Magazine article New Statesman (1996)

Play It Again, Sam: Andrew Billen on a Role That Michael Gambon Was Born to Play

Magazine article New Statesman (1996)

Play It Again, Sam: Andrew Billen on a Role That Michael Gambon Was Born to Play

Article excerpt

Krapp's Last Tape

Duchess Theatre, London WC2


Michael Gambon could have been designed to star in Krapp's Last Tape. This is not just because he is now, aged 69, the same age as Krapp. It is because he is the very emblem of the play's paradox. This short dialogue between a decrepit author, Krapp, and his younger self as recorded on tape is an essay on the fruitlessness of art. Yet Krapp is a wonderful piece of art and, in a sense, the nearer perfect the production and performance, the more Krapp's argument is undone. And here we have Gambon, who for years has looked worryingly deathly and dishevelled (his frailty is always belied by his nimbleness), finding the piece's lyricism, pathos and even lightness. His down-at-heel appearance speaks to Beckett's despair, his melodious speech to the playwright's almost involuntary faith in art.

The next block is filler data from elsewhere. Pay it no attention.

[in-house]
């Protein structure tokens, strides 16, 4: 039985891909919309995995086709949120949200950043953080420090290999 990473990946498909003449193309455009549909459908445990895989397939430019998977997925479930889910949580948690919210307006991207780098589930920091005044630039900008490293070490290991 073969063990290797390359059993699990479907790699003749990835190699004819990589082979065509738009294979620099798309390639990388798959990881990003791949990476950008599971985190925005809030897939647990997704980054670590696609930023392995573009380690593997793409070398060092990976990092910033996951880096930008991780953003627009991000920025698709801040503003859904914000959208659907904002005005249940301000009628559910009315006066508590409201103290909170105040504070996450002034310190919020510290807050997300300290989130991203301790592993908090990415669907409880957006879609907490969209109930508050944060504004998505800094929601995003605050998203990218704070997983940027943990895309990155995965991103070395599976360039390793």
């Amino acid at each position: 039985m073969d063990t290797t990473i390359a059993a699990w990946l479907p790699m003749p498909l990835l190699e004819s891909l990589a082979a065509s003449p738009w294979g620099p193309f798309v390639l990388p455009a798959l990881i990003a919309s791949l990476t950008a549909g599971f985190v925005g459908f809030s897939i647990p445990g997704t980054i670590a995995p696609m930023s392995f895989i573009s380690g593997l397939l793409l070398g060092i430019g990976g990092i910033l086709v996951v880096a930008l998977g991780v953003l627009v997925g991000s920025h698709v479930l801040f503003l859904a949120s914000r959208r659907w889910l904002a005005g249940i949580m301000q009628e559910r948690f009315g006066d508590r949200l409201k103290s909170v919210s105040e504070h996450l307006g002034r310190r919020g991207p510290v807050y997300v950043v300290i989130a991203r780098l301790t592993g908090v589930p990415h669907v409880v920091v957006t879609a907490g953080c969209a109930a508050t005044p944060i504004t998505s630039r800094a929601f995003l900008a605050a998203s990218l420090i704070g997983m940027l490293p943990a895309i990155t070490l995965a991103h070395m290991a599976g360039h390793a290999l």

Gambon, in this production from the Gate, Dublin, wisely plays down Krapp's clownishness. In the long (too long) 15 minutes before he speaks, under Michael Colgan's direction, he modifies the stage direction's business with a banana. Rather than slip, as instructed, on its skin, he tosses it away. Also contrary to Beckett's instructions, Gambon places it not by a waistcoat pocket but at his fly, dildo-like. His gestures are pathological, not clownish.

Krapp is addicted to the fruit, to booze and to women, but it is for words, we discover, that he abandoned his girlfriend 30 years ago. The older Krapp would like us to believe he has lost patience with words. When the pompous younger Krapp, on the tape, talks of "viduity", his later self needs a dictionary to find out what it means ("state or condition of being or remaining a widow or widower"). The 39-year-old Krapp is describing his mother, who that year "lay a-dying" and whom he has wished gone. …

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